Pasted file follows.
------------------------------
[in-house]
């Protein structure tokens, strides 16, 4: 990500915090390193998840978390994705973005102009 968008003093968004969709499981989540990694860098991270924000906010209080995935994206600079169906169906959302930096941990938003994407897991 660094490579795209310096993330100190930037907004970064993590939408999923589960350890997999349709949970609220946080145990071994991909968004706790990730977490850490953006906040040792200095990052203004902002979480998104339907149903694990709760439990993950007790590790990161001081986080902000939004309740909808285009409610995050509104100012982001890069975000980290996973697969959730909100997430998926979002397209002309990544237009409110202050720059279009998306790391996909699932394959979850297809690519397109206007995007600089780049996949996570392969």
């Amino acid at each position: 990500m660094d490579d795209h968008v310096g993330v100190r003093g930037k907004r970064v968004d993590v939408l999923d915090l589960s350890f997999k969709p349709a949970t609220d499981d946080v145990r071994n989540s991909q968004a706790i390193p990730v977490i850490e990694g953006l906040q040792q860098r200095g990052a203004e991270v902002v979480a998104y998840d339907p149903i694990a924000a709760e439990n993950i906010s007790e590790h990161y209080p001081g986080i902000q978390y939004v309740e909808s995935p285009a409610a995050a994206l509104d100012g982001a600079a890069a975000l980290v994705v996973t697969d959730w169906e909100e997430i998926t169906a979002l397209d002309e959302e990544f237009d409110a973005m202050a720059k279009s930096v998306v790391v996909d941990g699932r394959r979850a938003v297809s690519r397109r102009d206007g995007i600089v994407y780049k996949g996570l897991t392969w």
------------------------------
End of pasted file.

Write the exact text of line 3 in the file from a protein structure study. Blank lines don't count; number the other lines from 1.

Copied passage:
């Amino acid at each position: 990500m660094d490579d795209h968008v310096g993330v100190r003093g930037k907004r970064v968004d993590v939408l999923d915090l589960s350890f997999k969709p349709a949970t609220d499981d946080v145990r071994n989540s991909q968004a706790i390193p990730v977490i850490e990694g953006l906040q040792q860098r200095g990052a203004e991270v902002v979480a998104y998840d339907p149903i694990a924000a709760e439990n993950i906010s007790e590790h990161y209080p001081g986080i902000q978390y939004v309740e909808s995935p285009a409610a995050a994206l509104d100012g982001a600079a890069a975000l980290v994705v996973t697969d959730w169906e909100e997430i998926t169906a979002l397209d002309e959302e990544f237009d409110a973005m202050a720059k279009s930096v998306v790391v996909d941990g699932r394959r979850a938003v297809s690519r397109r102009d206007g995007i600089v994407y780049k996949g996570l897991t392969w």